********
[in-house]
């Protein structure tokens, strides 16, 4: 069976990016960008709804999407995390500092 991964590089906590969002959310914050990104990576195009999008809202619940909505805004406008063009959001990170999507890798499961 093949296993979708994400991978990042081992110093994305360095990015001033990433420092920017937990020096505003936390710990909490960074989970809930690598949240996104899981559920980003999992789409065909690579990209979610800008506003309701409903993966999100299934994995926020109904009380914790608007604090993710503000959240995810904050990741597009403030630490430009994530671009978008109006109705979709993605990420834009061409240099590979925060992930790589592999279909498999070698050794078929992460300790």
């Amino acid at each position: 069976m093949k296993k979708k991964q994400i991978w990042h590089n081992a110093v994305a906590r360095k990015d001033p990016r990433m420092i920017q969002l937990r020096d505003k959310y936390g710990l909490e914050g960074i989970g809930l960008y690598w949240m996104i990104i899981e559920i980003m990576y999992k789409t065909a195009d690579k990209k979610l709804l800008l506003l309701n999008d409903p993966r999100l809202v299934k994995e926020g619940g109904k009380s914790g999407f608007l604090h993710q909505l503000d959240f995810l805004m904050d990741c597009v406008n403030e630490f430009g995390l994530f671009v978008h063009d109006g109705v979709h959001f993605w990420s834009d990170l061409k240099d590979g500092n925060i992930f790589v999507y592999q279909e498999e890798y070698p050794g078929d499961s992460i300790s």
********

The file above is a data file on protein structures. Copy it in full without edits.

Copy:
[in-house]
């Protein structure tokens, strides 16, 4: 069976990016960008709804999407995390500092 991964590089906590969002959310914050990104990576195009999008809202619940909505805004406008063009959001990170999507890798499961 093949296993979708994400991978990042081992110093994305360095990015001033990433420092920017937990020096505003936390710990909490960074989970809930690598949240996104899981559920980003999992789409065909690579990209979610800008506003309701409903993966999100299934994995926020109904009380914790608007604090993710503000959240995810904050990741597009403030630490430009994530671009978008109006109705979709993605990420834009061409240099590979925060992930790589592999279909498999070698050794078929992460300790």
């Amino acid at each position: 069976m093949k296993k979708k991964q994400i991978w990042h590089n081992a110093v994305a906590r360095k990015d001033p990016r990433m420092i920017q969002l937990r020096d505003k959310y936390g710990l909490e914050g960074i989970g809930l960008y690598w949240m996104i990104i899981e559920i980003m990576y999992k789409t065909a195009d690579k990209k979610l709804l800008l506003l309701n999008d409903p993966r999100l809202v299934k994995e926020g619940g109904k009380s914790g999407f608007l604090h993710q909505l503000d959240f995810l805004m904050d990741c597009v406008n403030e630490f430009g995390l994530f671009v978008h063009d109006g109705v979709h959001f993605w990420s834009d990170l061409k240099d590979g500092n925060i992930f790589v999507y592999q279909e498999e890798y070698p050794g078929d499961s992460i300790s």